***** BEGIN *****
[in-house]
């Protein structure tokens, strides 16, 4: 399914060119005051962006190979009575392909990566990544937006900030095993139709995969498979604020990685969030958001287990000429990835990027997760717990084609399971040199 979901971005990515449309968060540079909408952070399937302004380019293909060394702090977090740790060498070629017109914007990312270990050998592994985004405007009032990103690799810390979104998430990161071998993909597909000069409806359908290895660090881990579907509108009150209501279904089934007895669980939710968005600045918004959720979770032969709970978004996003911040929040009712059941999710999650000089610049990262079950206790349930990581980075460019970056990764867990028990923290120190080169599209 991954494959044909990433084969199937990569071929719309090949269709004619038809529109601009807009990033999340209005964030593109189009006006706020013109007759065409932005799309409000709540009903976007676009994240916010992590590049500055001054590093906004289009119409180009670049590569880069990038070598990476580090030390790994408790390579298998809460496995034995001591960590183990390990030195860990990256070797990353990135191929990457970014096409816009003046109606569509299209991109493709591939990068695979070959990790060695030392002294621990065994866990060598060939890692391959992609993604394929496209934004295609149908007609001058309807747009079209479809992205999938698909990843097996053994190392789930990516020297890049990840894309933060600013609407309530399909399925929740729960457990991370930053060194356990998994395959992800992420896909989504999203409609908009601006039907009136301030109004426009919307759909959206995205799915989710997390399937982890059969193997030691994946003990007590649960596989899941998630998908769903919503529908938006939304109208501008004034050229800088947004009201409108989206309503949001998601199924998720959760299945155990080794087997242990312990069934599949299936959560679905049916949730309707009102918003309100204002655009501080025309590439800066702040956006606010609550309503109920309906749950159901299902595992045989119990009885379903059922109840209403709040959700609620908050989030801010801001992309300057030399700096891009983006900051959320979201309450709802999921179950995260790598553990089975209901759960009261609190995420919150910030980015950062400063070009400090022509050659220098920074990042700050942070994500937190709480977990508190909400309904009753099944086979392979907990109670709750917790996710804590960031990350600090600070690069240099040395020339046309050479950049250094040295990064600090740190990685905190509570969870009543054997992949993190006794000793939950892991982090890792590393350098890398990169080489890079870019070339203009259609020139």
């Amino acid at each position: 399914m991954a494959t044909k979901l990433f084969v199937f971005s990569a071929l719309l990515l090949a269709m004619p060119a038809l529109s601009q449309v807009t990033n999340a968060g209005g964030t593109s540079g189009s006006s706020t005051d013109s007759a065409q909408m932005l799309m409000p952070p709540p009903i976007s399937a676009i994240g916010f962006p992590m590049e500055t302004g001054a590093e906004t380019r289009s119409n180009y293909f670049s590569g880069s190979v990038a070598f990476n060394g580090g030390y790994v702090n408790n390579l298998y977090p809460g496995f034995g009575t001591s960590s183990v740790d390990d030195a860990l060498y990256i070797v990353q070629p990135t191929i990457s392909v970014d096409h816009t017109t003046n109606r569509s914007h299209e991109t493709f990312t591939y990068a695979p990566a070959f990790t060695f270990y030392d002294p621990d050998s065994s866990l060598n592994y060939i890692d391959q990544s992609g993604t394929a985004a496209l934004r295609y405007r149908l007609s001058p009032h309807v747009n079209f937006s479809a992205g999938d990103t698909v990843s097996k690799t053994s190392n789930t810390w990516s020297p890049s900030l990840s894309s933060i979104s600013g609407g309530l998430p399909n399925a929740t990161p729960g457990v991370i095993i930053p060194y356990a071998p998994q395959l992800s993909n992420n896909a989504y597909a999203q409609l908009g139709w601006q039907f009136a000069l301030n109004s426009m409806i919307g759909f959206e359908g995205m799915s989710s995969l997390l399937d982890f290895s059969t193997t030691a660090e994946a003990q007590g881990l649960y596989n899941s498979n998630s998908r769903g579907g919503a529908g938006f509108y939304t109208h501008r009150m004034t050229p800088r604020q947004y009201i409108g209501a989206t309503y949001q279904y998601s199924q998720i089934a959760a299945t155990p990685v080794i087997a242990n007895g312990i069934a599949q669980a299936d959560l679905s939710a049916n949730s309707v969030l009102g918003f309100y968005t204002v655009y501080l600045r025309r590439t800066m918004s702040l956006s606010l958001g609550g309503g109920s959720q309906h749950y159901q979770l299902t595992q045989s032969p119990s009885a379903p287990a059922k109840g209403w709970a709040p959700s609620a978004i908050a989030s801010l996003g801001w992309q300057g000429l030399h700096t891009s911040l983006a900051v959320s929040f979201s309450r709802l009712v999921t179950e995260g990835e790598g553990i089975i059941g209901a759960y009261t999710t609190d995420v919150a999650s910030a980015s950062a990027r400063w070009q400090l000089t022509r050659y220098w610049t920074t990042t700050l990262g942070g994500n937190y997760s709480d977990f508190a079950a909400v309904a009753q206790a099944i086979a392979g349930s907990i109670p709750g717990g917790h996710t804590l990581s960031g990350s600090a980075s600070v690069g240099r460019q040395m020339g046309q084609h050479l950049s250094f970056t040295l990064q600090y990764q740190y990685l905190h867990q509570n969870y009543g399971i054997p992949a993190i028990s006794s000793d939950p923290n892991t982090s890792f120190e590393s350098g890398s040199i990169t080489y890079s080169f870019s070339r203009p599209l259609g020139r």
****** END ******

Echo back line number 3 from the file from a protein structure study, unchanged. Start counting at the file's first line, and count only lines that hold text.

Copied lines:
């Amino acid at each position: 399914m991954a494959t044909k979901l990433f084969v199937f971005s990569a071929l719309l990515l090949a269709m004619p060119a038809l529109s601009q449309v807009t990033n999340a968060g209005g964030t593109s540079g189009s006006s706020t005051d013109s007759a065409q909408m932005l799309m409000p952070p709540p009903i976007s399937a676009i994240g916010f962006p992590m590049e500055t302004g001054a590093e906004t380019r289009s119409n180009y293909f670049s590569g880069s190979v990038a070598f990476n060394g580090g030390y790994v702090n408790n390579l298998y977090p809460g496995f034995g009575t001591s960590s183990v740790d390990d030195a860990l060498y990256i070797v990353q070629p990135t191929i990457s392909v970014d096409h816009t017109t003046n109606r569509s914007h299209e991109t493709f990312t591939y990068a695979p990566a070959f990790t060695f270990y030392d002294p621990d050998s065994s866990l060598n592994y060939i890692d391959q990544s992609g993604t394929a985004a496209l934004r295609y405007r149908l007609s001058p009032h309807v747009n079209f937006s479809a992205g999938d990103t698909v990843s097996k690799t053994s190392n789930t810390w990516s020297p890049s900030l990840s894309s933060i979104s600013g609407g309530l998430p399909n399925a929740t990161p729960g457990v991370i095993i930053p060194y356990a071998p998994q395959l992800s993909n992420n896909a989504y597909a999203q409609l908009g139709w601006q039907f009136a000069l301030n109004s426009m409806i919307g759909f959206e359908g995205m799915s989710s995969l997390l399937d982890f290895s059969t193997t030691a660090e994946a003990q007590g881990l649960y596989n899941s498979n998630s998908r769903g579907g919503a529908g938006f509108y939304t109208h501008r009150m004034t050229p800088r604020q947004y009201i409108g209501a989206t309503y949001q279904y998601s199924q998720i089934a959760a299945t155990p990685v080794i087997a242990n007895g312990i069934a599949q669980a299936d959560l679905s939710a049916n949730s309707v969030l009102g918003f309100y968005t204002v655009y501080l600045r025309r590439t800066m918004s702040l956006s606010l958001g609550g309503g109920s959720q309906h749950y159901q979770l299902t595992q045989s032969p119990s009885a379903p287990a059922k109840g209403w709970a709040p959700s609620a978004i908050a989030s801010l996003g801001w992309q300057g000429l030399h700096t891009s911040l983006a900051v959320s929040f979201s309450r709802l009712v999921t179950e995260g990835e790598g553990i089975i059941g209901a759960y009261t999710t609190d995420v919150a999650s910030a980015s950062a990027r400063w070009q400090l000089t022509r050659y220098w610049t920074t990042t700050l990262g942070g994500n937190y997760s709480d977990f508190a079950a909400v309904a009753q206790a099944i086979a392979g349930s907990i109670p709750g717990g917790h996710t804590l990581s960031g990350s600090a980075s600070v690069g240099r460019q040395m020339g046309q084609h050479l950049s250094f970056t040295l990064q600090y990764q740190y990685l905190h867990q509570n969870y009543g399971i054997p992949a993190i028990s006794s000793d939950p923290n892991t982090s890792f120190e590393s350098g890398s040199i990169t080489y890079s080169f870019s070339r203009p599209l259609g020139r």